Last week we kicked off this year’s edition of Strategy and Geo-politics. a course in the second year of IESE’s full time MBA program here in Barcelona. The course is loosely based on my book with the same title and the overall objective is for our students to see the importance of linking a firm’s business strategy to the geo-political realities in the countries and regions in which it operates.
While this idea may seem relatively straight forward, my conviction is that too often Sr. Executives do not pay enough attention to the history and geo-politics of the locations they do business in and are often taken by surprise by events such as Brexit, the Arab Spring, or the conflict between Russia and Ukraine.
This year the class has 75 students from 31 different countries which enable us to have amazing discussions about the geo-political reality in different parts of the world. Like most business leaders, the great majority of them studied engineering, business and economics as under graduates although a few studied arts, science, medicine and history and a couple have experience in the military.
In the first session, I asked the students which part of the world they felt was most unstable and worrying from a geo-political point of view and I gave them six options including the Middle East, Europe including Russia, India and Pakistan, the South China Sea, Latin America and Africa.
Many students felt that the combination of the Syrian civil war, the looming conflict between Iran and Saudi Arabia and the ongoing issues between Israeli and her neighbors made the Middle East the most unstable part of the planet. One of the key aspects of the course is the central role that energy plays in geo-politics and our first case study had to do with Rex Tillerson’s tenure at ExxonMobile prior to his becoming Secretary of State for the United States.
Other students focused on Europe and the issues connected to Brexit and the conflict between the West and Russia over Crimea and Eastern Ukraine. In another discussion, the students discussed their views of what is most likely to happen with Brexit. The class’ only English student thought that Brexit would either not happen at all or be so watered down as to be practically irrelevant.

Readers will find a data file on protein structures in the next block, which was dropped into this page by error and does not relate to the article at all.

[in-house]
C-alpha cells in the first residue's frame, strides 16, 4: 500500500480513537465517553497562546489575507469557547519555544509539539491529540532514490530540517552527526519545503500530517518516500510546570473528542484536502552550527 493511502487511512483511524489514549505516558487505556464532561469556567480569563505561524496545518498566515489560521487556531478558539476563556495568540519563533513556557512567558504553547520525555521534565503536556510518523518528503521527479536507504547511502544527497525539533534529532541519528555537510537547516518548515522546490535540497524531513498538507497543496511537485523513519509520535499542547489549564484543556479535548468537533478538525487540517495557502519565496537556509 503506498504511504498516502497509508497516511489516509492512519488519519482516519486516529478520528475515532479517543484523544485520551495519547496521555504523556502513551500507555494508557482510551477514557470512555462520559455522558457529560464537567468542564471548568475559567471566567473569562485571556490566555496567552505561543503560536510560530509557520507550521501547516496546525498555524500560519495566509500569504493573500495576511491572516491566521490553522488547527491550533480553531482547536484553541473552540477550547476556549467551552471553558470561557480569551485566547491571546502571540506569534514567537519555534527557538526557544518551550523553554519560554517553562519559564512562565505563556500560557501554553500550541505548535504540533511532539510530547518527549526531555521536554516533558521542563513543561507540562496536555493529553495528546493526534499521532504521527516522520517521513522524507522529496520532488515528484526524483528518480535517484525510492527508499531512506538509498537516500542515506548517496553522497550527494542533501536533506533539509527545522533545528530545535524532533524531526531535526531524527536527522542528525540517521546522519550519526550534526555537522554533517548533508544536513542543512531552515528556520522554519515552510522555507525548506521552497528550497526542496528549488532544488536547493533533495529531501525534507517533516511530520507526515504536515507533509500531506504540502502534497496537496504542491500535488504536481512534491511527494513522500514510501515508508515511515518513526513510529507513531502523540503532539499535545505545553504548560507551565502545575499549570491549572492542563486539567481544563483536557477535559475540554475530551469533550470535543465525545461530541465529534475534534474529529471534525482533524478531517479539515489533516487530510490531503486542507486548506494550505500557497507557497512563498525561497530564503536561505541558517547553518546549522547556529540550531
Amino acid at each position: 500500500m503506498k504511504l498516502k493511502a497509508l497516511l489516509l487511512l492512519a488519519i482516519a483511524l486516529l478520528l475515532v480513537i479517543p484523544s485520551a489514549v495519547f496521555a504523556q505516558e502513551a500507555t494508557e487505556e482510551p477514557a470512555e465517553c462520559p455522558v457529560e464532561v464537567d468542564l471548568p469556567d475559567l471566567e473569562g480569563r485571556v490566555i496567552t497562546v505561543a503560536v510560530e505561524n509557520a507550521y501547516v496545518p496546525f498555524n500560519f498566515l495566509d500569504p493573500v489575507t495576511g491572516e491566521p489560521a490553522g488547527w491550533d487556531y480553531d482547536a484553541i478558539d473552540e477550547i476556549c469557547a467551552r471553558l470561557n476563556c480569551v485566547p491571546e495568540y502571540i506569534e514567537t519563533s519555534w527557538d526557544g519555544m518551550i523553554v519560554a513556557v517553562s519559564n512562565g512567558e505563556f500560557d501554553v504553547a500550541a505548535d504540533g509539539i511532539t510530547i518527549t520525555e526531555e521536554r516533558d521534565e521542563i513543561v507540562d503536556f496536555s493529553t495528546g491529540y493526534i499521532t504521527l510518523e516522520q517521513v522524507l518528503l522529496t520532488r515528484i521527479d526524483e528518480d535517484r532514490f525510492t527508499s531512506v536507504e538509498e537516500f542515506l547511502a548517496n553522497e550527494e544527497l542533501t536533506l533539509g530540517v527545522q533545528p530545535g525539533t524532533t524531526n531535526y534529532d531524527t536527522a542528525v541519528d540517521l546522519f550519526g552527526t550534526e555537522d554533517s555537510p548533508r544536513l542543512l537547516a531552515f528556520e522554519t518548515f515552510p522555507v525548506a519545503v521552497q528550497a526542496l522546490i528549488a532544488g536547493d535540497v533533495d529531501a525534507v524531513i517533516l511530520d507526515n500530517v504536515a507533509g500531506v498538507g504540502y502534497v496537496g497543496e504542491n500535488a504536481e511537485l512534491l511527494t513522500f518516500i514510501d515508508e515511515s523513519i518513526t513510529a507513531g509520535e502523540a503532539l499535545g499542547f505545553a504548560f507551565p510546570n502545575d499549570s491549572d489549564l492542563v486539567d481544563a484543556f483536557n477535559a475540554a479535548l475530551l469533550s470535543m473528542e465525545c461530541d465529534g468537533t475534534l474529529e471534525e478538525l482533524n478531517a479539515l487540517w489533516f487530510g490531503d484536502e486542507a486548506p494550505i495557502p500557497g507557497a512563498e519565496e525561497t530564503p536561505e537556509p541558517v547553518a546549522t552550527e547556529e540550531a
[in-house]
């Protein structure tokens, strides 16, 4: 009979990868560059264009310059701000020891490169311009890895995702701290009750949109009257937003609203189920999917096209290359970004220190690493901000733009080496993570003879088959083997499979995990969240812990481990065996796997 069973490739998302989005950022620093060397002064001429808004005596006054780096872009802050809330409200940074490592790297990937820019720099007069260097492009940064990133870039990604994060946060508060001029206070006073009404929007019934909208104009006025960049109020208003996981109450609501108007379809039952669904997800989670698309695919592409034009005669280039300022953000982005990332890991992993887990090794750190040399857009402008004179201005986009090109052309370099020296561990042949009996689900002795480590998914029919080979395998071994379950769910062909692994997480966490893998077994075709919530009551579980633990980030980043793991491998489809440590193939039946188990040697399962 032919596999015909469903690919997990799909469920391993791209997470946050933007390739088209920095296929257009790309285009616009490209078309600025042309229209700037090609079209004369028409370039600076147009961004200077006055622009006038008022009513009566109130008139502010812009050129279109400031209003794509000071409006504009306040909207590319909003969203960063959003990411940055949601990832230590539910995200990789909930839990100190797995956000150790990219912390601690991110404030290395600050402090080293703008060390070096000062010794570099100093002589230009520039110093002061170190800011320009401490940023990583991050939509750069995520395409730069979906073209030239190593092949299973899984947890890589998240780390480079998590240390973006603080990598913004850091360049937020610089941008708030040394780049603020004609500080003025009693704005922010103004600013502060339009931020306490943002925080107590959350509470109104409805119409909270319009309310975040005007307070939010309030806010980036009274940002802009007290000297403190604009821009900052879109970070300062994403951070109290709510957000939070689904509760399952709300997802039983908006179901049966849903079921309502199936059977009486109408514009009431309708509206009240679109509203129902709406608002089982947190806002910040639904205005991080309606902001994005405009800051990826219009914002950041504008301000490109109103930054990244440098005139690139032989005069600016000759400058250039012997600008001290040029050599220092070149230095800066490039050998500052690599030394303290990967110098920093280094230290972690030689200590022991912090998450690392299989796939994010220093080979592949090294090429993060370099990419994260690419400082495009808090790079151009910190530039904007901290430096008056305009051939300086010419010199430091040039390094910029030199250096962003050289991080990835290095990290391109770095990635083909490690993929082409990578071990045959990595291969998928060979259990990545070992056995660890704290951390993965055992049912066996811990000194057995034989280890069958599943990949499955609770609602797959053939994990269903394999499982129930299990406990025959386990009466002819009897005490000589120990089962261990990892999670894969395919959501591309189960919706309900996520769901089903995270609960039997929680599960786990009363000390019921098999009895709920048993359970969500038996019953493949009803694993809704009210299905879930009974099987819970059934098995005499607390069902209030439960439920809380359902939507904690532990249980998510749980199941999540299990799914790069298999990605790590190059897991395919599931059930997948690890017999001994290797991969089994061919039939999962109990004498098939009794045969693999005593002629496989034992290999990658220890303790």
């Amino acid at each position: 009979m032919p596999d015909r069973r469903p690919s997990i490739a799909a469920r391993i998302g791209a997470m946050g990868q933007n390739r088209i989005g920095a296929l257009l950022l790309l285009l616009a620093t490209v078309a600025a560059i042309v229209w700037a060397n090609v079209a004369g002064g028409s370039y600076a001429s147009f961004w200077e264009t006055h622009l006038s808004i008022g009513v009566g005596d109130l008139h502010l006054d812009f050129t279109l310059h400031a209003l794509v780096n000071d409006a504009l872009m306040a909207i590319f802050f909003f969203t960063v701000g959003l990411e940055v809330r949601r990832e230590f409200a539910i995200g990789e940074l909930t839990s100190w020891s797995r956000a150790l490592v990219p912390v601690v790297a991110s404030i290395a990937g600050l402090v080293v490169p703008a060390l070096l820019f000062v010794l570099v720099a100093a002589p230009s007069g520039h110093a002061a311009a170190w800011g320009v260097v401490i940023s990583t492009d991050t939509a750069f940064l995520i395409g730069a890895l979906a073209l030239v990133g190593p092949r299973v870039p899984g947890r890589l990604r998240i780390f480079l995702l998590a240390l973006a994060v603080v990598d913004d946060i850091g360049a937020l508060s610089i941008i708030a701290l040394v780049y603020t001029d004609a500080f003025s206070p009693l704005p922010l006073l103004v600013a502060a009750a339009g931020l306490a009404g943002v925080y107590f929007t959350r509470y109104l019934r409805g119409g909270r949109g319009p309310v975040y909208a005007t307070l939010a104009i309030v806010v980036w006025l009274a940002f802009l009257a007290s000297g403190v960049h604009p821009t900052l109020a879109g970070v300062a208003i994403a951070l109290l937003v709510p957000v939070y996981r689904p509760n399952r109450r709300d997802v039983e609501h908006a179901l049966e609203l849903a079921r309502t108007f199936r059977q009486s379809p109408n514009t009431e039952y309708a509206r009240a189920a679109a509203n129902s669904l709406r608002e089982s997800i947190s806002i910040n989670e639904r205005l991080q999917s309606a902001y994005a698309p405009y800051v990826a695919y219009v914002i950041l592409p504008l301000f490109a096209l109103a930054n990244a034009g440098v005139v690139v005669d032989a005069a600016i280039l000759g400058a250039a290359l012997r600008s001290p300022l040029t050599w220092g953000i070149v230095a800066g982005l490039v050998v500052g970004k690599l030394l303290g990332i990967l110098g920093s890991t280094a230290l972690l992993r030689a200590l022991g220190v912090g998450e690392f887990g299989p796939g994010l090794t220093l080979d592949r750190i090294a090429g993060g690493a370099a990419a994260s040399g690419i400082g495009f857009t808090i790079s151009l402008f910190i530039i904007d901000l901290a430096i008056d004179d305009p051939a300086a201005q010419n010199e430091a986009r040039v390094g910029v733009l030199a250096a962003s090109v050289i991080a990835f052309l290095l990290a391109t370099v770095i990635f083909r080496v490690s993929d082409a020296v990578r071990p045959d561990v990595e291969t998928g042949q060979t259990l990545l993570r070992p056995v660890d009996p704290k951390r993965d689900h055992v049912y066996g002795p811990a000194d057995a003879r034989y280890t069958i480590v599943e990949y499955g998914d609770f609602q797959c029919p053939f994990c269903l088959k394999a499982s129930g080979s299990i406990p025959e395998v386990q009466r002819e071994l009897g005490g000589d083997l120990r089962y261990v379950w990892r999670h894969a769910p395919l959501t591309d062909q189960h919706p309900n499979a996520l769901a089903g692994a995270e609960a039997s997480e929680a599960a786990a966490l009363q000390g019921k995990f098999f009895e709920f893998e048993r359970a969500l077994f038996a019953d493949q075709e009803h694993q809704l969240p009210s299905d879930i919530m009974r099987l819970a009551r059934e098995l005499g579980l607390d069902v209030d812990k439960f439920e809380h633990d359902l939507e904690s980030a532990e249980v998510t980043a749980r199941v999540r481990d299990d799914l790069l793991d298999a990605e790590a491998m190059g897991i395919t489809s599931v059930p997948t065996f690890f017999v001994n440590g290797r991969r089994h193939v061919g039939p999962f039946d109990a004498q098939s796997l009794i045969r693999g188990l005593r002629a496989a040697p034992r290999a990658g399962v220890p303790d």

Although I have students from both Pakistan and India none of them put the conflict between their countries first on the list and neither did the students from China, Taiwan and the Philippines feel that the South China Sea was the most dangerous.
Some students did feel that the ongoing crisis in Venezuela was of major concern and still others voted highlighted some of the issues in Africa.
What was particularly interesting to me was that several students felt that the real danger to world order was in fact the United States and President Trump who has threatened North Korea with Fire and Fury despite the more level headed view argued for by Secretary Tillerson.
Another interesting discussion was about what criteria should be used for determining what is the most worrying part of the world. Is it about potential war and human tragedy for example, the likelihood of such events or should we focus more on events which pose systemic risks to the global system as a whole.
I ask the same question when I discuss geo-politics in different events for IESE Alumni around the world and get similar answers. In the interest of expanding the discussion even further, I invite any readers to post their own opinion as to which part of the world poses the greatest risks.